A lot vs. Alot: 9 Grammatical Pitfalls
/ti:m T/ An unspecified but usually well-understood time, often used in conjunction with a later time T+1. "We'll meet on campus at time T or at Louie's at time T+1" means, in the context of going out for dinner: "We can meet on campus and go to Louie's, or we can meet at Louie's itself a bit later." (Louie's was a Chinese restaurant in Palo Alto that was a favourite with hackers.) Had the number 30 been used instead of the number 1, it would have implied that the travel time from campus to Louie's is 30 minutes; whatever time T is (and that hasn't been decided on yet), you can meet half an hour later at Louie's than you could on campus and end up eating at the same time.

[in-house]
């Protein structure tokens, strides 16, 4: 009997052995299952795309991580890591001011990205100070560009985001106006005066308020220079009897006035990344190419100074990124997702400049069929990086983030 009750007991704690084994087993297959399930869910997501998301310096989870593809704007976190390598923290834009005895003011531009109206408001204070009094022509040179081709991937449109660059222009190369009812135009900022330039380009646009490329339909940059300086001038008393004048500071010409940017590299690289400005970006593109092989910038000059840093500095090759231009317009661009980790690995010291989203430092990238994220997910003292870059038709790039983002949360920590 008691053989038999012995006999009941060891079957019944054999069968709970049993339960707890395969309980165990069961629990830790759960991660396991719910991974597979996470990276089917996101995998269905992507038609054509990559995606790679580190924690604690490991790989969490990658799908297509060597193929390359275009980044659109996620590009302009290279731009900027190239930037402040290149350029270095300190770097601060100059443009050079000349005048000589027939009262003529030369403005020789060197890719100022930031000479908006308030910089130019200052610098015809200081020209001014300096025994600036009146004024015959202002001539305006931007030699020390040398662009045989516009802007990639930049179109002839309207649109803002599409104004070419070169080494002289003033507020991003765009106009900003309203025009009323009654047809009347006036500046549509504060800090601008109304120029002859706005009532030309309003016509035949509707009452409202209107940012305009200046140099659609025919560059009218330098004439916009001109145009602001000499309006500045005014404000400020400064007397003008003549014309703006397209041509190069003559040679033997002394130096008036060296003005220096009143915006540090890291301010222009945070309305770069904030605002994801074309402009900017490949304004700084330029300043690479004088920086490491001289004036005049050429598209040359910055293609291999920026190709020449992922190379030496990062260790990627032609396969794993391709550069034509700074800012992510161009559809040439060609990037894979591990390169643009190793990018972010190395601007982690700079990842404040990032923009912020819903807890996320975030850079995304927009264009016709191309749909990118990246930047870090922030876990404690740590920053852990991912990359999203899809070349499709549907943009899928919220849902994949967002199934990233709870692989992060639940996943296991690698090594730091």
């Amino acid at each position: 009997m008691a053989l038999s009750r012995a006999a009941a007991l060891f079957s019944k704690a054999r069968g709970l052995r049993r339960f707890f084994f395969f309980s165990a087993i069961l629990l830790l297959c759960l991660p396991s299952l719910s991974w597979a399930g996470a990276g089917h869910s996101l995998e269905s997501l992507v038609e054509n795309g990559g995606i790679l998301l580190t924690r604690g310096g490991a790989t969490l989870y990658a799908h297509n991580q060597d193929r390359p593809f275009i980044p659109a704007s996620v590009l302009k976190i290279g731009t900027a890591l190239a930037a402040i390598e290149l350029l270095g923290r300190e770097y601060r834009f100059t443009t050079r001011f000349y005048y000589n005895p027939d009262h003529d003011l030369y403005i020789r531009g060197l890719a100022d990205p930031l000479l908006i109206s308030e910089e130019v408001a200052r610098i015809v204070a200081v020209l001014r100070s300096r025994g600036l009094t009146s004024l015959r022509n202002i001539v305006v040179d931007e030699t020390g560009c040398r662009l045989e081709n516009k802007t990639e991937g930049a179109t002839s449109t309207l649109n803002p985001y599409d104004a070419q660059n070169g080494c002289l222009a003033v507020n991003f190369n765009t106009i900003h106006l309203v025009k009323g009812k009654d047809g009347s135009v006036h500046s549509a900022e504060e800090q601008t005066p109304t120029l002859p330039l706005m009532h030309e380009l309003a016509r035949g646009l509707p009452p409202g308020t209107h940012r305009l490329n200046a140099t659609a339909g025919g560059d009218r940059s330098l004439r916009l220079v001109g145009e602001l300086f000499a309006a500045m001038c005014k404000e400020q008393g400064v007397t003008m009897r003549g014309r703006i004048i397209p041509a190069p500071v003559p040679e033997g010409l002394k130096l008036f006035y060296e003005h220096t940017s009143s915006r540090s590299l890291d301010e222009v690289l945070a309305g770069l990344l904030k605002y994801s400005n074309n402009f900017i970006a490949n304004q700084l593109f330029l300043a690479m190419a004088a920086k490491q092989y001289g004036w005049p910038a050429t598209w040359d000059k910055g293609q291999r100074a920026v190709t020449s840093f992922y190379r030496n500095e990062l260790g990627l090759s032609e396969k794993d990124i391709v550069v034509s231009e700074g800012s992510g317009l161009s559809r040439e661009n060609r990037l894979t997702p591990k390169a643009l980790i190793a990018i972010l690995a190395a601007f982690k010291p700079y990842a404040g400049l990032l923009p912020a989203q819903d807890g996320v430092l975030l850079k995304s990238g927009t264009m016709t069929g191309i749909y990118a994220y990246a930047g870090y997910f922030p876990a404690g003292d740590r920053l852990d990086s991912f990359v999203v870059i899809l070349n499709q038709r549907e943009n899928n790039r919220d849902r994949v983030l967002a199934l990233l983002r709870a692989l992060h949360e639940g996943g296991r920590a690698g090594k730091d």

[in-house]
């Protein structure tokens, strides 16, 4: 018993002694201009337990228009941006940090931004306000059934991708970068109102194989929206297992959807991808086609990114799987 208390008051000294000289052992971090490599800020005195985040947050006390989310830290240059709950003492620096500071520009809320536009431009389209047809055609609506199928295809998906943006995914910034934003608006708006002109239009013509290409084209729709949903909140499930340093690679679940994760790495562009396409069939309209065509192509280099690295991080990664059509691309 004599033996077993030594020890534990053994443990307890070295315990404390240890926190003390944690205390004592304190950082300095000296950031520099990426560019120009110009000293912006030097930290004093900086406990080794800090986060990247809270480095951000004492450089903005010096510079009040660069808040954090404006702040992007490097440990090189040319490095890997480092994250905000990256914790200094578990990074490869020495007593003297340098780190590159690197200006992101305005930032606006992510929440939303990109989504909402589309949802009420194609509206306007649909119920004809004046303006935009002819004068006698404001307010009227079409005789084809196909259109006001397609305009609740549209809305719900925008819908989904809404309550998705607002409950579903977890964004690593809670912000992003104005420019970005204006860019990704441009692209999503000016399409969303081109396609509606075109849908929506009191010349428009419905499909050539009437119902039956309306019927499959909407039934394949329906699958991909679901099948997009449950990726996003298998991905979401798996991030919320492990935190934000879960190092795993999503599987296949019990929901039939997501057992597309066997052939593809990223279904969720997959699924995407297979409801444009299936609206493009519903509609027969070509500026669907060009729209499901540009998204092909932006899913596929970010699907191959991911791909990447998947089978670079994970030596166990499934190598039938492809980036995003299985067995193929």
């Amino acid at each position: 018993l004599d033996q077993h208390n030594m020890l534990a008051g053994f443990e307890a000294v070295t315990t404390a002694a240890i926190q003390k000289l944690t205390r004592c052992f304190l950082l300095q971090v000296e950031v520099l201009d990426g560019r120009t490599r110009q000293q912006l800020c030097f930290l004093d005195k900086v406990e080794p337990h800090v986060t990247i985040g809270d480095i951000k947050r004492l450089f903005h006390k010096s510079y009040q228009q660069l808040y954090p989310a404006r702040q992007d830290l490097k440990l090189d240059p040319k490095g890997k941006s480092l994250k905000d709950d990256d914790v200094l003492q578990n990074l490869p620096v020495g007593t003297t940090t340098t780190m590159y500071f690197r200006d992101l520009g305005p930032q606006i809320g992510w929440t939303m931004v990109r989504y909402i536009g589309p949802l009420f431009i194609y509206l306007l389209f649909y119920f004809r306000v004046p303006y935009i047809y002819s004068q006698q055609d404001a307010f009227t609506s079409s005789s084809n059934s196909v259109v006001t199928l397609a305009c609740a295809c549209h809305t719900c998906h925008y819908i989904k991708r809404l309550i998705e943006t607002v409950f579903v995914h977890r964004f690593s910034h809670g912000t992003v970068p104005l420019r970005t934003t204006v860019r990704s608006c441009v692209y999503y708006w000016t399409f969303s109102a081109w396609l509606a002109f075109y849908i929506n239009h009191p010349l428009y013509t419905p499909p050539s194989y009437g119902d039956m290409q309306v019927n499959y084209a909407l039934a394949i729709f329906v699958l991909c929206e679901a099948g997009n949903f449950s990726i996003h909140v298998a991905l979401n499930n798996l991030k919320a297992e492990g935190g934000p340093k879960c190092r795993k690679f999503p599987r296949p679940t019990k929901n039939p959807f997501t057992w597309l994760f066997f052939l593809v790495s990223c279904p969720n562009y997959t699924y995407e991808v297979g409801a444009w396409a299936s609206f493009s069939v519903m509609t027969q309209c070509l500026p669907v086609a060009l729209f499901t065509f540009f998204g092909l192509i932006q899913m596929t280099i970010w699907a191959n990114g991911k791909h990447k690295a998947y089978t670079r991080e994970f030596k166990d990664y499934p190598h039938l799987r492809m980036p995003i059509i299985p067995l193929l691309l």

See also since time T equals minus infinity.